LTE

4G Outdoor Antennas


Enhance your 4G data connection significantly with a 4G outdoor antenna. Experience improved signal strength, stability, and transmission rate for your 4G connection. For optimal results, ensure a clear line of sight between the 4G outdoor antenna and the corresponding transmission mast.

The 4G signal (also known as LTE) in Europe is transmitted across three different frequency bands: 800MHz, 1800MHz, and 2600MHz. We offer suitable 4G antennas for all mentioned frequency bands. Alternatively, you can explore our range of multiband 4G antennas that cover all three frequency bands simultaneously. While these antennas can serve as universal options, their performance gain is generally lower compared to antennas optimized for specific frequency bands.

Our 4G antennas are compatible with common 4G router models that have an external antenna connector. Discover powerful 4G and 5G routers in our webshop as well. If you have any questions about our antennas or are uncertain about whether your 4G router supports an external antenna connector, please reach out to us via chat, email, or telephone. We are here to assist you.

Remember that the higher the performance gain (measured in dBi) of a 4G antenna, the greater its range. Minimize signal loss by using a shorter antenna cable between the antenna and the router.


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4G antennas for mobile networks emerged with the advent of mobile communications on the national landscape. They are a crucial element of mobile network infrastructure, ensuring the availability and quality of mobile services nationwide. Access to mobile services aligns with strong consumer expectations and plays a crucial role in the economic and social life of the country. 4G antennas not only enhance communication between individuals but also significantly improve the safety of goods and persons, especially by enabling emergency calls in areas without fixed-line coverage.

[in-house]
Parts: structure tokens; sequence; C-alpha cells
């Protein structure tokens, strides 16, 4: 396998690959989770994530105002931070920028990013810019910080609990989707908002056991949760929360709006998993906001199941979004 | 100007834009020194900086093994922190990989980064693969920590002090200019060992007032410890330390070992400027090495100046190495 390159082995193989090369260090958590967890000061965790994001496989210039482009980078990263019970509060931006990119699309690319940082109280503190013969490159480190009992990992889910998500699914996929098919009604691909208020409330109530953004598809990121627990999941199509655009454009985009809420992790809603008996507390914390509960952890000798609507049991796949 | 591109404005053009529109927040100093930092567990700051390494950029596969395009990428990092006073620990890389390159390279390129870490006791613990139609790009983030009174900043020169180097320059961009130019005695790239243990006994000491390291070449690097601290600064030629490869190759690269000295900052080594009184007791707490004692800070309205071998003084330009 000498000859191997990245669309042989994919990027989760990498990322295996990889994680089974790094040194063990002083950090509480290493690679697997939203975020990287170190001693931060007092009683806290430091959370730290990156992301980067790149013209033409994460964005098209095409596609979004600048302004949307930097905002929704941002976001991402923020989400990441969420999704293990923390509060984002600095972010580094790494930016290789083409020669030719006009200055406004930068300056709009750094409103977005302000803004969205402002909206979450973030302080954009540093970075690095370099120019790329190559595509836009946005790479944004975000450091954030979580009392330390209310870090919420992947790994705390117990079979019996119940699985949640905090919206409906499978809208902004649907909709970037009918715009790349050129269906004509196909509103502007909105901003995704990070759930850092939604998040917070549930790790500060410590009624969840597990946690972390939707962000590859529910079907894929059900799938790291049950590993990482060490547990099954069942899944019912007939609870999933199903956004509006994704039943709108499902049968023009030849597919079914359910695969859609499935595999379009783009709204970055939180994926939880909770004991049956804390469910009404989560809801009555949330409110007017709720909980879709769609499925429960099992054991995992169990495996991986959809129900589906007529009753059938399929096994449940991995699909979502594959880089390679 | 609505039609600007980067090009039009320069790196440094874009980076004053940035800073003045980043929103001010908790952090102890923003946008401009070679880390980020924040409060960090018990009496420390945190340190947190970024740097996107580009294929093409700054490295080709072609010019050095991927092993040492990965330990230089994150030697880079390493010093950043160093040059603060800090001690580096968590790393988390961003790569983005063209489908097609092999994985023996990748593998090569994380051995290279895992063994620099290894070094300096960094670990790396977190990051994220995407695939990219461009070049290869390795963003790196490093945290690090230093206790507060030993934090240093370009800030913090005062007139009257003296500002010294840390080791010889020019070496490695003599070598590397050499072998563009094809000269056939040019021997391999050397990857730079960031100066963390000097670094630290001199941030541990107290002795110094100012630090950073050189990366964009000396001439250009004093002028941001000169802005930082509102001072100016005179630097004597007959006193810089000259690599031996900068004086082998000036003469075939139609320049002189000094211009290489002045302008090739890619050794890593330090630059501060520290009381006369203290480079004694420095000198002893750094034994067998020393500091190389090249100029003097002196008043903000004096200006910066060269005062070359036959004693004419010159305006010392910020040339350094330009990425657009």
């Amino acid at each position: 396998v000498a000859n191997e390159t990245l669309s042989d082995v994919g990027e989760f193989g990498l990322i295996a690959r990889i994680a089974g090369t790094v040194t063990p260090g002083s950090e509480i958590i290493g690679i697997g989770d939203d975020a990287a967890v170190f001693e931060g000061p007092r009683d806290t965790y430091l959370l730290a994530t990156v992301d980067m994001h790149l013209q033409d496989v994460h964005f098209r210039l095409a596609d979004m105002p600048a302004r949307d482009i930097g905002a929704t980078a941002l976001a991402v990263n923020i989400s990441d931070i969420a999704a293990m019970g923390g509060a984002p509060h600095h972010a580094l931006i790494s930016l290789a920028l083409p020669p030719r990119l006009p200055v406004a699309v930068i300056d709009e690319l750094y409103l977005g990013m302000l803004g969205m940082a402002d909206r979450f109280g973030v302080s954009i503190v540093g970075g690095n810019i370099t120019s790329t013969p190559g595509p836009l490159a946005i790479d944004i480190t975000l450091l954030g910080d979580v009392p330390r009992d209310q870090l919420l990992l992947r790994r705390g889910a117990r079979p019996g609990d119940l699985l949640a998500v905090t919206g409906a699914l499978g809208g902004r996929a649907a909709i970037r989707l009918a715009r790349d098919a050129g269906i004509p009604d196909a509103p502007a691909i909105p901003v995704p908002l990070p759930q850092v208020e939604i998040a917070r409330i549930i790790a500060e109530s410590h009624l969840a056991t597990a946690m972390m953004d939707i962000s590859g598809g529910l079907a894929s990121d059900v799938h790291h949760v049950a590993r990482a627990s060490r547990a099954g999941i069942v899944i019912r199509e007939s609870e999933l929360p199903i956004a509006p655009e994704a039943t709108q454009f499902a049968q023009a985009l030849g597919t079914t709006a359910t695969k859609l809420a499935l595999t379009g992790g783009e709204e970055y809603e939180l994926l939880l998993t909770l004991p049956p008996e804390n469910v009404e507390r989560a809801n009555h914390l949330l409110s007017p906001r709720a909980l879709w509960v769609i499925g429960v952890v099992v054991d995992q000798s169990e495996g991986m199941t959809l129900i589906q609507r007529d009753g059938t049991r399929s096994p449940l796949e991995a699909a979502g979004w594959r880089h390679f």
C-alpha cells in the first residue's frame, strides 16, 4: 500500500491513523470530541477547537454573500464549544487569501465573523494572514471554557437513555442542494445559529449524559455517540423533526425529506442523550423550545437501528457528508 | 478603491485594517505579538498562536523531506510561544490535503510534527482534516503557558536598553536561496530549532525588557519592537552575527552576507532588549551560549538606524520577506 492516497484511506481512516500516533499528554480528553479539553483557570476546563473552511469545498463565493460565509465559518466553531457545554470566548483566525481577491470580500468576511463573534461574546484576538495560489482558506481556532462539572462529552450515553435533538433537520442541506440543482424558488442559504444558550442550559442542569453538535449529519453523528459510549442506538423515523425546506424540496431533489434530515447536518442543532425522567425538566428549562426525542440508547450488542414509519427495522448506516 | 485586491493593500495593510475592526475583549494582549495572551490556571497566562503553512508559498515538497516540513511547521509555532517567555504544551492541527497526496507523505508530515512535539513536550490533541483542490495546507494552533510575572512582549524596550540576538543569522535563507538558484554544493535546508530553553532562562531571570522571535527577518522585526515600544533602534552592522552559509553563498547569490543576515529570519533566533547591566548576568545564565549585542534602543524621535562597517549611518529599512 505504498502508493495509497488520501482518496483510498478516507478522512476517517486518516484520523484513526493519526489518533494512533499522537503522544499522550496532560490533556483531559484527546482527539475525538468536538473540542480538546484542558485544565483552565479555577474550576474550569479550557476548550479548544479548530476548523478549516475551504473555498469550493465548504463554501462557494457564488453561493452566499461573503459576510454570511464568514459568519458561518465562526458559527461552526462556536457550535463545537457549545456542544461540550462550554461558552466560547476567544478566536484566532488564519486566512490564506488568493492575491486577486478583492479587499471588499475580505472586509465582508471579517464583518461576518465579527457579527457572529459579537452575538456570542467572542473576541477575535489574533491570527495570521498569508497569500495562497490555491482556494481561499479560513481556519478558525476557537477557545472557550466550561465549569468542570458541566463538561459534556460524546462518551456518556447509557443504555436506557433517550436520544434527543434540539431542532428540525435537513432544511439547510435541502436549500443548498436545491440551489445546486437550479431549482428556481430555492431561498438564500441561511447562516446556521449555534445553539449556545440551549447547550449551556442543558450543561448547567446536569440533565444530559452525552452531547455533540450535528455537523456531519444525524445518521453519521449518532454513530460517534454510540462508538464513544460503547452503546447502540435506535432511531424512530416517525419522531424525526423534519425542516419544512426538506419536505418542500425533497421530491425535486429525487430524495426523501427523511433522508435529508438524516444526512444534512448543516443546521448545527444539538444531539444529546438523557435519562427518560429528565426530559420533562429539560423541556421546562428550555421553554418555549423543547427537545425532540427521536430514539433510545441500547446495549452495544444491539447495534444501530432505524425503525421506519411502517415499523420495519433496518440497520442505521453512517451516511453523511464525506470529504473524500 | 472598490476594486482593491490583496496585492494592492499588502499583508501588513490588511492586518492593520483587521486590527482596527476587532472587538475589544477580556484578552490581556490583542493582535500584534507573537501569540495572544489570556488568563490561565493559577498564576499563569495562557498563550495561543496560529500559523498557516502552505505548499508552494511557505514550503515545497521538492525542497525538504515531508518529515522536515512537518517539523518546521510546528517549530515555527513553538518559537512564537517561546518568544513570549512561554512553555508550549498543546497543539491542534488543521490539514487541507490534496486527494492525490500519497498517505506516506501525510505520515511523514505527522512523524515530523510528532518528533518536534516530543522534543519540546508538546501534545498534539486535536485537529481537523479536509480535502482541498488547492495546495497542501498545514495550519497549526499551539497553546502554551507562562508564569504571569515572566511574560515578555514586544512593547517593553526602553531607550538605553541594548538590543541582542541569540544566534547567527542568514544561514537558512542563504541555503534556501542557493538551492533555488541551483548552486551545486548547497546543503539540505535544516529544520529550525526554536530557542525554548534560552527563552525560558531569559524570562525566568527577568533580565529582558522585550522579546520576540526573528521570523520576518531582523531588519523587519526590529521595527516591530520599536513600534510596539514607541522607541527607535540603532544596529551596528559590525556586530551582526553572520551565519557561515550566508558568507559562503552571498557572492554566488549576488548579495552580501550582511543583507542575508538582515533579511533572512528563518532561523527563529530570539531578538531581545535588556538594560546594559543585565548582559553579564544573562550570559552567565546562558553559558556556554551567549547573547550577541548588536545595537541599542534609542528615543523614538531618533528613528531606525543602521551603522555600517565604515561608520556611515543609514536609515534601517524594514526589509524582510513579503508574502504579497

4G Antennas:

4G, using frequency bands ranging from 450 MHz to 3.8 GHz, employs LTE antennas. With a bandwidth of up to 20 MHz, it can achieve a theoretical bit rate of 300 Mbit/s in the downlink. The "true 4G," known as 4G Advanced, provides a downlink speed reaching or even exceeding 1 Gbit/s. This throughput requires the use of aggregated frequency bands with a width of 2 × 100 MHz, defined in LTE Advanced standards releases 10 to 15 (3GPP Releases 10, 11, 12, 13, 14, and 15). In October 2010, the ITU recognized LTE Advanced as an independent 4G technology. In December 2010, it granted LTE antennas the standard defined for LTE before the "IMT-Advanced" specifications.